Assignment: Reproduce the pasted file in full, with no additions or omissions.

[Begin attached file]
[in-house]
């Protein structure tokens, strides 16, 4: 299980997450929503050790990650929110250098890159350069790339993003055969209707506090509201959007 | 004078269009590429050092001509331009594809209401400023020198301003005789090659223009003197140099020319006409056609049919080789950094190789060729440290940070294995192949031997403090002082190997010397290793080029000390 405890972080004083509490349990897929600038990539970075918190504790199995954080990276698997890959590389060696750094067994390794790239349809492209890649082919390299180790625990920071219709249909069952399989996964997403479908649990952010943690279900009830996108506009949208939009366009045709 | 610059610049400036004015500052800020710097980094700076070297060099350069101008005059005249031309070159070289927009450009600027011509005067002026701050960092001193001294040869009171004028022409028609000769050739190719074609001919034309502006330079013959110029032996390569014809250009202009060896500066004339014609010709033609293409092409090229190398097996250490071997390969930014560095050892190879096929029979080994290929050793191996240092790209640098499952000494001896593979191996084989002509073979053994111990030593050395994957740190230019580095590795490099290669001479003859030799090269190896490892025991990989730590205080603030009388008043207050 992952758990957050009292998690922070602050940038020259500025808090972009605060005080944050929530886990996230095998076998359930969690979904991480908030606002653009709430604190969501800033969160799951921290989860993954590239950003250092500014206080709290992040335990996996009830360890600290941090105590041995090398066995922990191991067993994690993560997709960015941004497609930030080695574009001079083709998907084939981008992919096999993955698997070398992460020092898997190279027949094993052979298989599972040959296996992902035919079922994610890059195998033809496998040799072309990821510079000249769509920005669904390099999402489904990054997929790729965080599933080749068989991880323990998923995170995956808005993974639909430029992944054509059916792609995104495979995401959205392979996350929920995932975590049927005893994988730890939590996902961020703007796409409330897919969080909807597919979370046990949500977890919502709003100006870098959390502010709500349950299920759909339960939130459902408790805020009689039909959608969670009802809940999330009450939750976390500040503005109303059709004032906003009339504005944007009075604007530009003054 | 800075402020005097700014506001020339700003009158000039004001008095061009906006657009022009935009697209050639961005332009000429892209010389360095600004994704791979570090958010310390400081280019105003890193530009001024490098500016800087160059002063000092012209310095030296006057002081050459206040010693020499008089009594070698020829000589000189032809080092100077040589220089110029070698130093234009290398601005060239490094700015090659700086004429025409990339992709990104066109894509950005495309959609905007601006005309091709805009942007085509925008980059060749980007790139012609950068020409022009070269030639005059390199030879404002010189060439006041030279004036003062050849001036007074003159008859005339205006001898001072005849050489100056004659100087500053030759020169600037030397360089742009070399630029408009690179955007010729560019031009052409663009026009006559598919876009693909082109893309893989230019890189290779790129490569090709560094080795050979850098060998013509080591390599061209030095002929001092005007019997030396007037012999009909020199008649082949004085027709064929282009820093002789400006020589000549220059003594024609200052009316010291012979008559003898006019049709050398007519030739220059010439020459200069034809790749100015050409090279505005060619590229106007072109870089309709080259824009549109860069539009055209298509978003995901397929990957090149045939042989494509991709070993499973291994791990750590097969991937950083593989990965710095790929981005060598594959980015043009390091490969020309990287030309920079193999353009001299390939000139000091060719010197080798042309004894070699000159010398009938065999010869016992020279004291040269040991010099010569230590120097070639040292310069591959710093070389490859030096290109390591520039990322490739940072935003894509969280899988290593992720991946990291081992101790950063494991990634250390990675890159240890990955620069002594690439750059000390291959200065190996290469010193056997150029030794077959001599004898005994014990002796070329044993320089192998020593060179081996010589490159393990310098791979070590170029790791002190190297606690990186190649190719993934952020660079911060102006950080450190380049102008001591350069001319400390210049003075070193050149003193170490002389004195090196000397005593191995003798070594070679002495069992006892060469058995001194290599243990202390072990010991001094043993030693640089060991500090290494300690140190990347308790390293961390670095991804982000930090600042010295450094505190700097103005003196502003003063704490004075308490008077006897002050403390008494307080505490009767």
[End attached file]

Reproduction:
[in-house]
């Protein structure tokens, strides 16, 4: 299980997450929503050790990650929110250098890159350069790339993003055969209707506090509201959007 | 004078269009590429050092001509331009594809209401400023020198301003005789090659223009003197140099020319006409056609049919080789950094190789060729440290940070294995192949031997403090002082190997010397290793080029000390 405890972080004083509490349990897929600038990539970075918190504790199995954080990276698997890959590389060696750094067994390794790239349809492209890649082919390299180790625990920071219709249909069952399989996964997403479908649990952010943690279900009830996108506009949208939009366009045709 | 610059610049400036004015500052800020710097980094700076070297060099350069101008005059005249031309070159070289927009450009600027011509005067002026701050960092001193001294040869009171004028022409028609000769050739190719074609001919034309502006330079013959110029032996390569014809250009202009060896500066004339014609010709033609293409092409090229190398097996250490071997390969930014560095050892190879096929029979080994290929050793191996240092790209640098499952000494001896593979191996084989002509073979053994111990030593050395994957740190230019580095590795490099290669001479003859030799090269190896490892025991990989730590205080603030009388008043207050 992952758990957050009292998690922070602050940038020259500025808090972009605060005080944050929530886990996230095998076998359930969690979904991480908030606002653009709430604190969501800033969160799951921290989860993954590239950003250092500014206080709290992040335990996996009830360890600290941090105590041995090398066995922990191991067993994690993560997709960015941004497609930030080695574009001079083709998907084939981008992919096999993955698997070398992460020092898997190279027949094993052979298989599972040959296996992902035919079922994610890059195998033809496998040799072309990821510079000249769509920005669904390099999402489904990054997929790729965080599933080749068989991880323990998923995170995956808005993974639909430029992944054509059916792609995104495979995401959205392979996350929920995932975590049927005893994988730890939590996902961020703007796409409330897919969080909807597919979370046990949500977890919502709003100006870098959390502010709500349950299920759909339960939130459902408790805020009689039909959608969670009802809940999330009450939750976390500040503005109303059709004032906003009339504005944007009075604007530009003054 | 800075402020005097700014506001020339700003009158000039004001008095061009906006657009022009935009697209050639961005332009000429892209010389360095600004994704791979570090958010310390400081280019105003890193530009001024490098500016800087160059002063000092012209310095030296006057002081050459206040010693020499008089009594070698020829000589000189032809080092100077040589220089110029070698130093234009290398601005060239490094700015090659700086004429025409990339992709990104066109894509950005495309959609905007601006005309091709805009942007085509925008980059060749980007790139012609950068020409022009070269030639005059390199030879404002010189060439006041030279004036003062050849001036007074003159008859005339205006001898001072005849050489100056004659100087500053030759020169600037030397360089742009070399630029408009690179955007010729560019031009052409663009026009006559598919876009693909082109893309893989230019890189290779790129490569090709560094080795050979850098060998013509080591390599061209030095002929001092005007019997030396007037012999009909020199008649082949004085027709064929282009820093002789400006020589000549220059003594024609200052009316010291012979008559003898006019049709050398007519030739220059010439020459200069034809790749100015050409090279505005060619590229106007072109870089309709080259824009549109860069539009055209298509978003995901397929990957090149045939042989494509991709070993499973291994791990750590097969991937950083593989990965710095790929981005060598594959980015043009390091490969020309990287030309920079193999353009001299390939000139000091060719010197080798042309004894070699000159010398009938065999010869016992020279004291040269040991010099010569230590120097070639040292310069591959710093070389490859030096290109390591520039990322490739940072935003894509969280899988290593992720991946990291081992101790950063494991990634250390990675890159240890990955620069002594690439750059000390291959200065190996290469010193056997150029030794077959001599004898005994014990002796070329044993320089192998020593060179081996010589490159393990310098791979070590170029790791002190190297606690990186190649190719993934952020660079911060102006950080450190380049102008001591350069001319400390210049003075070193050149003193170490002389004195090196000397005593191995003798070594070679002495069992006892060469058995001194290599243990202390072990010991001094043993030693640089060991500090290494300690140190990347308790390293961390670095991804982000930090600042010295450094505190700097103005003196502003003063704490004075308490008077006897002050403390008494307080505490009767």